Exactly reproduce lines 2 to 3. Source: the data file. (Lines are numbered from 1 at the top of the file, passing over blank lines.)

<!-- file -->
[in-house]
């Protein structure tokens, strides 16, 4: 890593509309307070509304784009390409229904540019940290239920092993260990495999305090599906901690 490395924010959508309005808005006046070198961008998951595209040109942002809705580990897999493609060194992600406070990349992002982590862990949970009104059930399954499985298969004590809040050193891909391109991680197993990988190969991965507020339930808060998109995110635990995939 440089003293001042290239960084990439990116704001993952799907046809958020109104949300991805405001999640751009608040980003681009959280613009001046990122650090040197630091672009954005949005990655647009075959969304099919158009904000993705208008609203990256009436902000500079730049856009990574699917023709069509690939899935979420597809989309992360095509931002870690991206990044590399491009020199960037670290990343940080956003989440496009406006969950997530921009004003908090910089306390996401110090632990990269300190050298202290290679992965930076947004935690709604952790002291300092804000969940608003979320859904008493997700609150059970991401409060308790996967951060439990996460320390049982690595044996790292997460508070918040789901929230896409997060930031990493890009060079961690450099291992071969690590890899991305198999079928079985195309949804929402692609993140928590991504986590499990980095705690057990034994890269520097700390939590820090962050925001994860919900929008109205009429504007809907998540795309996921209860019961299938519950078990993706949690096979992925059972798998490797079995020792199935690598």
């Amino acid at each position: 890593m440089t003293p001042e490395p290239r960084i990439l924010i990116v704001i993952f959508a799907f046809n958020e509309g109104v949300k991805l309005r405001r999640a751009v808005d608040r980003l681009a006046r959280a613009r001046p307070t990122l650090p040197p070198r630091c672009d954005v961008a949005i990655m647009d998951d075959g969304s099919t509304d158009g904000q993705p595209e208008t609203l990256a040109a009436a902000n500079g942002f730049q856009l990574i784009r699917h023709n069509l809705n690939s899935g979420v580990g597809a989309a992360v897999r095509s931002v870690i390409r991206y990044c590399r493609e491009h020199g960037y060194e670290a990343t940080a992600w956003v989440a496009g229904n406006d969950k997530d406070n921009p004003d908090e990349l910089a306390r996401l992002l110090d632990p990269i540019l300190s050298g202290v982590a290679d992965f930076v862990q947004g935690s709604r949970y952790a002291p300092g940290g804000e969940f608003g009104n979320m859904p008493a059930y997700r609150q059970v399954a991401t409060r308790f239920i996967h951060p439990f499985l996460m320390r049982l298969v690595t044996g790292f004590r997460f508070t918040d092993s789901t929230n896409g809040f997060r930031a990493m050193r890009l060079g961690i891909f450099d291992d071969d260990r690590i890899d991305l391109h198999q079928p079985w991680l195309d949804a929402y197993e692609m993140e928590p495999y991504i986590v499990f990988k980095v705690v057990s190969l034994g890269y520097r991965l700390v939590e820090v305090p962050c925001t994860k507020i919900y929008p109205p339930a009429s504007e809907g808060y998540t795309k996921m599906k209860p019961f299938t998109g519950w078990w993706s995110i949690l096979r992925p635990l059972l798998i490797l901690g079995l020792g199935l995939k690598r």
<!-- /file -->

């Protein structure tokens, strides 16, 4: 890593509309307070509304784009390409229904540019940290239920092993260990495999305090599906901690 490395924010959508309005808005006046070198961008998951595209040109942002809705580990897999493609060194992600406070990349992002982590862990949970009104059930399954499985298969004590809040050193891909391109991680197993990988190969991965507020339930808060998109995110635990995939 440089003293001042290239960084990439990116704001993952799907046809958020109104949300991805405001999640751009608040980003681009959280613009001046990122650090040197630091672009954005949005990655647009075959969304099919158009904000993705208008609203990256009436902000500079730049856009990574699917023709069509690939899935979420597809989309992360095509931002870690991206990044590399491009020199960037670290990343940080956003989440496009406006969950997530921009004003908090910089306390996401110090632990990269300190050298202290290679992965930076947004935690709604952790002291300092804000969940608003979320859904008493997700609150059970991401409060308790996967951060439990996460320390049982690595044996790292997460508070918040789901929230896409997060930031990493890009060079961690450099291992071969690590890899991305198999079928079985195309949804929402692609993140928590991504986590499990980095705690057990034994890269520097700390939590820090962050925001994860919900929008109205009429504007809907998540795309996921209860019961299938519950078990993706949690096979992925059972798998490797079995020792199935690598």
């Amino acid at each position: 890593m440089t003293p001042e490395p290239r960084i990439l924010i990116v704001i993952f959508a799907f046809n958020e509309g109104v949300k991805l309005r405001r999640a751009v808005d608040r980003l681009a006046r959280a613009r001046p307070t990122l650090p040197p070198r630091c672009d954005v961008a949005i990655m647009d998951d075959g969304s099919t509304d158009g904000q993705p595209e208008t609203l990256a040109a009436a902000n500079g942002f730049q856009l990574i784009r699917h023709n069509l809705n690939s899935g979420v580990g597809a989309a992360v897999r095509s931002v870690i390409r991206y990044c590399r493609e491009h020199g960037y060194e670290a990343t940080a992600w956003v989440a496009g229904n406006d969950k997530d406070n921009p004003d908090e990349l910089a306390r996401l992002l110090d632990p990269i540019l300190s050298g202290v982590a290679d992965f930076v862990q947004g935690s709604r949970y952790a002291p300092g940290g804000e969940f608003g009104n979320m859904p008493a059930y997700r609150q059970v399954a991401t409060r308790f239920i996967h951060p439990f499985l996460m320390r049982l298969v690595t044996g790292f004590r997460f508070t918040d092993s789901t929230n896409g809040f997060r930031a990493m050193r890009l060079g961690i891909f450099d291992d071969d260990r690590i890899d991305l391109h198999q079928p079985w991680l195309d949804a929402y197993e692609m993140e928590p495999y991504i986590v499990f990988k980095v705690v057990s190969l034994g890269y520097r991965l700390v939590e820090v305090p962050c925001t994860k507020i919900y929008p109205p339930a009429s504007e809907g808060y998540t795309k996921m599906k209860p019961f299938t998109g519950w078990w993706s995110i949690l096979r992925p635990l059972l798998i490797l901690g079995l020792g199935l995939k690598r």